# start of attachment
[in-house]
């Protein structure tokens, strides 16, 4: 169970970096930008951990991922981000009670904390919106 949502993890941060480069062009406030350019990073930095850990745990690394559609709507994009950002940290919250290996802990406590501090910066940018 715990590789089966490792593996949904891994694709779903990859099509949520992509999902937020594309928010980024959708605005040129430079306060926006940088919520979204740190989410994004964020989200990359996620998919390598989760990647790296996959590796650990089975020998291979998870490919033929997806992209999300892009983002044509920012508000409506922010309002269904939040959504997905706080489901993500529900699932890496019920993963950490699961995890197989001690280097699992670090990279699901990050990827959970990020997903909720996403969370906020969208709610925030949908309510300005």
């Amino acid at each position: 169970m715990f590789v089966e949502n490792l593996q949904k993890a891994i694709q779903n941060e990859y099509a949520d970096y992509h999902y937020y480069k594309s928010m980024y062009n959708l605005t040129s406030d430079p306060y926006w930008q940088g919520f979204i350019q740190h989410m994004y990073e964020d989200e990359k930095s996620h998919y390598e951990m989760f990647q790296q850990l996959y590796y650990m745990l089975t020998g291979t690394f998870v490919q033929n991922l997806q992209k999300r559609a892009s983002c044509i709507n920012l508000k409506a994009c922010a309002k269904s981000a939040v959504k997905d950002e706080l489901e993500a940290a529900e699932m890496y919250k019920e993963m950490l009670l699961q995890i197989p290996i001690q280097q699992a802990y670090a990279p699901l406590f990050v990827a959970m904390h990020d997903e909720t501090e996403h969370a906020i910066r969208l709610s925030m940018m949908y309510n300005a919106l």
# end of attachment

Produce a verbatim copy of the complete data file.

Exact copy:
[in-house]
């Protein structure tokens, strides 16, 4: 169970970096930008951990991922981000009670904390919106 949502993890941060480069062009406030350019990073930095850990745990690394559609709507994009950002940290919250290996802990406590501090910066940018 715990590789089966490792593996949904891994694709779903990859099509949520992509999902937020594309928010980024959708605005040129430079306060926006940088919520979204740190989410994004964020989200990359996620998919390598989760990647790296996959590796650990089975020998291979998870490919033929997806992209999300892009983002044509920012508000409506922010309002269904939040959504997905706080489901993500529900699932890496019920993963950490699961995890197989001690280097699992670090990279699901990050990827959970990020997903909720996403969370906020969208709610925030949908309510300005």
């Amino acid at each position: 169970m715990f590789v089966e949502n490792l593996q949904k993890a891994i694709q779903n941060e990859y099509a949520d970096y992509h999902y937020y480069k594309s928010m980024y062009n959708l605005t040129s406030d430079p306060y926006w930008q940088g919520f979204i350019q740190h989410m994004y990073e964020d989200e990359k930095s996620h998919y390598e951990m989760f990647q790296q850990l996959y590796y650990m745990l089975t020998g291979t690394f998870v490919q033929n991922l997806q992209k999300r559609a892009s983002c044509i709507n920012l508000k409506a994009c922010a309002k269904s981000a939040v959504k997905d950002e706080l489901e993500a940290a529900e699932m890496y919250k019920e993963m950490l009670l699961q995890i197989p290996i001690q280097q699992a802990y670090a990279p699901l406590f990050v990827a959970m904390h990020d997903e909720t501090e996403h969370a906020i910066r969208l709610s925030m940018m949908y309510n300005a919106l």